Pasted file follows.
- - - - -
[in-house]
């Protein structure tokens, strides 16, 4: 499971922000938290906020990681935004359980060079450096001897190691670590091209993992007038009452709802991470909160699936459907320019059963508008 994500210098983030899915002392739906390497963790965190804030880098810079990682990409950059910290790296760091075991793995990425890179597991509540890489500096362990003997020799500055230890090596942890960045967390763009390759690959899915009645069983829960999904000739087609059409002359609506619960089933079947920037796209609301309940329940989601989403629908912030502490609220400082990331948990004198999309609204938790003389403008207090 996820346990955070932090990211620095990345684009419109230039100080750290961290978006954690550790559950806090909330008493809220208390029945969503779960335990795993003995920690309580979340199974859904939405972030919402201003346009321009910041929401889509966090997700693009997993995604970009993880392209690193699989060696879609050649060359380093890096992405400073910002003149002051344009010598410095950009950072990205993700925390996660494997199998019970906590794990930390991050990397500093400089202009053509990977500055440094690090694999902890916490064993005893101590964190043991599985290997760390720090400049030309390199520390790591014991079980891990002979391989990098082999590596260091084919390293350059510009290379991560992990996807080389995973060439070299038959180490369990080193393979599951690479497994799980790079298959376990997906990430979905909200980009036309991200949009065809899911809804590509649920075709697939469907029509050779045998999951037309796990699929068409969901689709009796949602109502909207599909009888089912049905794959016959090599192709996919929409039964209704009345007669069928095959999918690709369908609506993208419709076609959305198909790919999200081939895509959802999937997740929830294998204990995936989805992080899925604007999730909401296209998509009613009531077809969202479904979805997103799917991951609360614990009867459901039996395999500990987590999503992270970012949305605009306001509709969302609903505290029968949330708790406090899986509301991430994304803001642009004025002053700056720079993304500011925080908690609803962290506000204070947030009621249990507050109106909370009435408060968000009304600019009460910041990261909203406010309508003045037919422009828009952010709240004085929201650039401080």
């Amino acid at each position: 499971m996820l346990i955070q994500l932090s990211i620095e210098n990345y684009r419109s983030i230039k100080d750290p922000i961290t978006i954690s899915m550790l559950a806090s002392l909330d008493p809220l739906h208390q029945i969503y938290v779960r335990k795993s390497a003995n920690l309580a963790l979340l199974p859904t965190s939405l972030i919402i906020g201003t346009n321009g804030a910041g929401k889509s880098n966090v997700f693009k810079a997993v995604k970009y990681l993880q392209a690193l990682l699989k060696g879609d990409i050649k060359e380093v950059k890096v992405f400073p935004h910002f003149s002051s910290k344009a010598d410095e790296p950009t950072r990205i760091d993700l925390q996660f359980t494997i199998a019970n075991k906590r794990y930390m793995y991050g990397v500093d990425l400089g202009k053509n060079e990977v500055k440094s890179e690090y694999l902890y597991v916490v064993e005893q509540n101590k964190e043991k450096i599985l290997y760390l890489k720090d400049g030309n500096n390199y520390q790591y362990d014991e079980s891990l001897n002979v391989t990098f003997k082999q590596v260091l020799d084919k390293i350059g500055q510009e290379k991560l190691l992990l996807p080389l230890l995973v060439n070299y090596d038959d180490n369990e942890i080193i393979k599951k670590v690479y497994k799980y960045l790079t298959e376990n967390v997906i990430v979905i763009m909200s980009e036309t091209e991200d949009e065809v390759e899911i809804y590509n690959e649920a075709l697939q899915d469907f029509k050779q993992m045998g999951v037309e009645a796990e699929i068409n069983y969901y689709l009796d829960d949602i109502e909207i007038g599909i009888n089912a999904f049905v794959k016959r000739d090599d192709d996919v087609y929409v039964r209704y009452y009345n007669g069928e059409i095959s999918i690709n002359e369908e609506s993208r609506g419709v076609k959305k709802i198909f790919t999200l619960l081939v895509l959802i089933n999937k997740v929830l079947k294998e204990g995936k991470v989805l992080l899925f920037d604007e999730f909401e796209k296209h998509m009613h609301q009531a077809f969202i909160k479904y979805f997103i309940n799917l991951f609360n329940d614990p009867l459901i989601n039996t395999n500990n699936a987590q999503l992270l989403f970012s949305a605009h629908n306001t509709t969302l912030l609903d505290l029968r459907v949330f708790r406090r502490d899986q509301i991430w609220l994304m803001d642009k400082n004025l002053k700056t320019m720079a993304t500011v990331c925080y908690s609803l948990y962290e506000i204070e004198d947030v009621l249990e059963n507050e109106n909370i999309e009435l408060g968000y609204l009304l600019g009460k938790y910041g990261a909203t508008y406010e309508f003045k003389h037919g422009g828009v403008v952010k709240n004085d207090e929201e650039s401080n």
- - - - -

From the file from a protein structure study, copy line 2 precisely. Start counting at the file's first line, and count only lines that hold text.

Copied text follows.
């Protein structure tokens, strides 16, 4: 499971922000938290906020990681935004359980060079450096001897190691670590091209993992007038009452709802991470909160699936459907320019059963508008 994500210098983030899915002392739906390497963790965190804030880098810079990682990409950059910290790296760091075991793995990425890179597991509540890489500096362990003997020799500055230890090596942890960045967390763009390759690959899915009645069983829960999904000739087609059409002359609506619960089933079947920037796209609301309940329940989601989403629908912030502490609220400082990331948990004198999309609204938790003389403008207090 996820346990955070932090990211620095990345684009419109230039100080750290961290978006954690550790559950806090909330008493809220208390029945969503779960335990795993003995920690309580979340199974859904939405972030919402201003346009321009910041929401889509966090997700693009997993995604970009993880392209690193699989060696879609050649060359380093890096992405400073910002003149002051344009010598410095950009950072990205993700925390996660494997199998019970906590794990930390991050990397500093400089202009053509990977500055440094690090694999902890916490064993005893101590964190043991599985290997760390720090400049030309390199520390790591014991079980891990002979391989990098082999590596260091084919390293350059510009290379991560992990996807080389995973060439070299038959180490369990080193393979599951690479497994799980790079298959376990997906990430979905909200980009036309991200949009065809899911809804590509649920075709697939469907029509050779045998999951037309796990699929068409969901689709009796949602109502909207599909009888089912049905794959016959090599192709996919929409039964209704009345007669069928095959999918690709369908609506993208419709076609959305198909790919999200081939895509959802999937997740929830294998204990995936989805992080899925604007999730909401296209998509009613009531077809969202479904979805997103799917991951609360614990009867459901039996395999500990987590999503992270970012949305605009306001509709969302609903505290029968949330708790406090899986509301991430994304803001642009004025002053700056720079993304500011925080908690609803962290506000204070947030009621249990507050109106909370009435408060968000009304600019009460910041990261909203406010309508003045037919422009828009952010709240004085929201650039401080």